Whitsun Wanderings –part 1 – Wiltshire

Good morning, it’s half term and it’s raining which can only mean one thing – we’re away in the caravan. Yes, Patsy 2 seems to have acquired her predecessor's traits and since we’ve been away I’ve had to get the bucket and sponge out. Twice.

Since the last blog we’ve been away again a couple of times – firstly over Easter up to Crystal Palace for a long weekend of erm, research and the chance to test out some products kindly sent in by companies eager for feedback on their products. Click HERE for a link to the reviews page to see how we got on. We also got to to see the excellent ‘Dirty Rotten Scoundrels’ at the Savoy Theatre in town starring Robert Lindsay. Very entertaining and well worth it.

The May Day long weekend saw us just four miles from home at the Caravan Club site in Brighton with my cousin and his wife. We had a great weekend showing them around our adopted home county. IMAG2099

Patsy has had some attention lavished on her too. A complete wash and polish the other weekend and the addition of a nautical style clock, hygrometer & thermometer trio procured all the way from the States – although made, not in China as you might expect but India. Anyway, back to the matter in hand.

It all began last Saturday, arriving at the storage compound nice and early and Trev put the clothes and food away whilst I carried out the pre-flight checks outside. All though clearly not all of them. We were about five minutes in to the journey when I noticed that we hadn’t put the towing mirrors on. Now, Trev was doing the first leg and many of you will know that he was a cabbie in a previous life so, not noticing the absence of the mirrors was hardly surprising. He does, on occasion actually use indicators these days but clearly old habits die hard.

We were travelling a little lighter too. Only one pair or leather jeans and even a pair of shorts and some  t shirts made it in to my side of the wardrobe and I reluctantly left my trusty old leather coat at home – in hope rather than expectation that it would be too warm.

We were heading back to Wiltshire. Some may recall that we stayed in Devizes back in February, after switching sites due to the appalling weather. Our destination was Stonehenge Touring Park, which as the name suggests, is near to Stonehenge. Funny that.

I took over driving around half way, and having studied and printed out maps, was happy that I new where we were going, so I completely ignored the brown camping sign and instead carried on thinking there was a better way to the site further up. There wasn’t of course and we found a layby to pull into just as the heavens opened.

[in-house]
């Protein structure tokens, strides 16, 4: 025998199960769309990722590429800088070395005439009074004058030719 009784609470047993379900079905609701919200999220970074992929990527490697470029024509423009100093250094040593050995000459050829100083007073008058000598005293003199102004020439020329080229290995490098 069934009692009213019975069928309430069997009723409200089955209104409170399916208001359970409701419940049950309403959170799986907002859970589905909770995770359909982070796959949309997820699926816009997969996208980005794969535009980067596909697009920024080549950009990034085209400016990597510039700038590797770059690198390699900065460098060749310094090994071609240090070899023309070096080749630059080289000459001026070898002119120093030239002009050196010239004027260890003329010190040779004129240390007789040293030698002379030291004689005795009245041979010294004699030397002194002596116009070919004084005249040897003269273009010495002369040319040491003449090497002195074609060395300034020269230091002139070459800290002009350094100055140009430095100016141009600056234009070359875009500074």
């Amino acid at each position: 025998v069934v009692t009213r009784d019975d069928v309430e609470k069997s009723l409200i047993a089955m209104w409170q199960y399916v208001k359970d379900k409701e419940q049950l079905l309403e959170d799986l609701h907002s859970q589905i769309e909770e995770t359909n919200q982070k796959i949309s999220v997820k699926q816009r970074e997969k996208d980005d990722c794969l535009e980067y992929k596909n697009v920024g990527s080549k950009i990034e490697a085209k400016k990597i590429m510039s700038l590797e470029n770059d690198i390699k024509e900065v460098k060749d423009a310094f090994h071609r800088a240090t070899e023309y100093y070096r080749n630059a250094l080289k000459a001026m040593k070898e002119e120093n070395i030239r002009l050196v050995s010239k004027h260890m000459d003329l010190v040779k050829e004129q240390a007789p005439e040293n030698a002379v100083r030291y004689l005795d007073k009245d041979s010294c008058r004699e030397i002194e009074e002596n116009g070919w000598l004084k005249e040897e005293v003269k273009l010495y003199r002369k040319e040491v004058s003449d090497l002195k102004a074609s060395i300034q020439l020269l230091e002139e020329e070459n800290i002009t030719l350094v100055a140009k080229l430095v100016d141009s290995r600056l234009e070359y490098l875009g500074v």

The Sat Nav app on my phone suggested I was right though so we carried on, turning off in to the next village as indicated and ending up at the back of a farm. Thankfully there was adequate space to turn, so my rudimentary reversing skills were not overly challenged.

Heading back, we turned off at the sign on to the caravanners favourite – a nice single track road with high verges and a bumpy, muddy passing place which I utilised when an impatient looking driver in an Audi appeared from the other direction. Is it me or do all Audi drivers look impatient? Anyway, after what seemed like ten miles although was barely more than one – caravanners will know what I mean – we found the site, tucked away in the little village of Orcheston. DSC_0055

The welcome at reception could not have been friendlier, and even the rain eased as we were shown to our pitch. Setting up was quick and we soon had the kettle on.

So, what of the site? Well, it’s really pretty – and compact. Just a dozen hard standing pitches for caravans and motorhomes and a large grassed area for tents of which there were many and the site was approaching capacity. Hardly surprising given that it was a bank holiday weekend AND half term. Our hard DSC_0053standing was quite narrow – room for the caravan and nothing else, although there were some larger ones at the far side. Facilities looked clean, tidy and well kept. The shop looked well stocked and mobile reception – on Three and Virgin  - our networks of choice – was good. The site DSC_0054offers free WiFi – there’s no timecodes, cards, registration or logging on. It’s an open network though so perhaps best not to do your banking on it but it was very welcome nonetheless and something more sites should consider in my opinion. TV -  the signal was weak but reception was fine. Also on offer was the chance to rent fire pits or a chiminea. What a great idea.